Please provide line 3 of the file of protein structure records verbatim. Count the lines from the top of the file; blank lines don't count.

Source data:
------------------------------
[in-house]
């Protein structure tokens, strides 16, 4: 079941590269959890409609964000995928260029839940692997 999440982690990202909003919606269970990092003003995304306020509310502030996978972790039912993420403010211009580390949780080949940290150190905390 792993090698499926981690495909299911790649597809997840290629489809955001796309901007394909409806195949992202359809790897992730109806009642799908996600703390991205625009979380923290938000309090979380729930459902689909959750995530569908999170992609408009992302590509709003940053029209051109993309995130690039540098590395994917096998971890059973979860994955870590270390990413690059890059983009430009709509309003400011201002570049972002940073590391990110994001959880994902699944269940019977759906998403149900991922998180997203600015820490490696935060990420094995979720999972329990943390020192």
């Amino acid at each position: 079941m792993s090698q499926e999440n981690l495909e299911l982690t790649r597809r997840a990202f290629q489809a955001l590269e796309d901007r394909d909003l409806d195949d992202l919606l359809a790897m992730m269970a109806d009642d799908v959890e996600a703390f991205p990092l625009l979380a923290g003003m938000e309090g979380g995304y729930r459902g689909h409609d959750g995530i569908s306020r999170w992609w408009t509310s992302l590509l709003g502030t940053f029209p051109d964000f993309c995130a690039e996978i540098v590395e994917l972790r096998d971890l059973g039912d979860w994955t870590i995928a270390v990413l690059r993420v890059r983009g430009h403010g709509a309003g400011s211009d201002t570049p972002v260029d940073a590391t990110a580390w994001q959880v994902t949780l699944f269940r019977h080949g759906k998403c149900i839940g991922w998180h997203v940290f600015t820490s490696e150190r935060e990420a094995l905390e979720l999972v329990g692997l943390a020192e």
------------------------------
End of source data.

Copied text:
């Amino acid at each position: 079941m792993s090698q499926e999440n981690l495909e299911l982690t790649r597809r997840a990202f290629q489809a955001l590269e796309d901007r394909d909003l409806d195949d992202l919606l359809a790897m992730m269970a109806d009642d799908v959890e996600a703390f991205p990092l625009l979380a923290g003003m938000e309090g979380g995304y729930r459902g689909h409609d959750g995530i569908s306020r999170w992609w408009t509310s992302l590509l709003g502030t940053f029209p051109d964000f993309c995130a690039e996978i540098v590395e994917l972790r096998d971890l059973g039912d979860w994955t870590i995928a270390v990413l690059r993420v890059r983009g430009h403010g709509a309003g400011s211009d201002t570049p972002v260029d940073a590391t990110a580390w994001q959880v994902t949780l699944f269940r019977h080949g759906k998403c149900i839940g991922w998180h997203v940290f600015t820490s490696e150190r935060e990420a094995l905390e979720l999972v329990g692997l943390a020192e």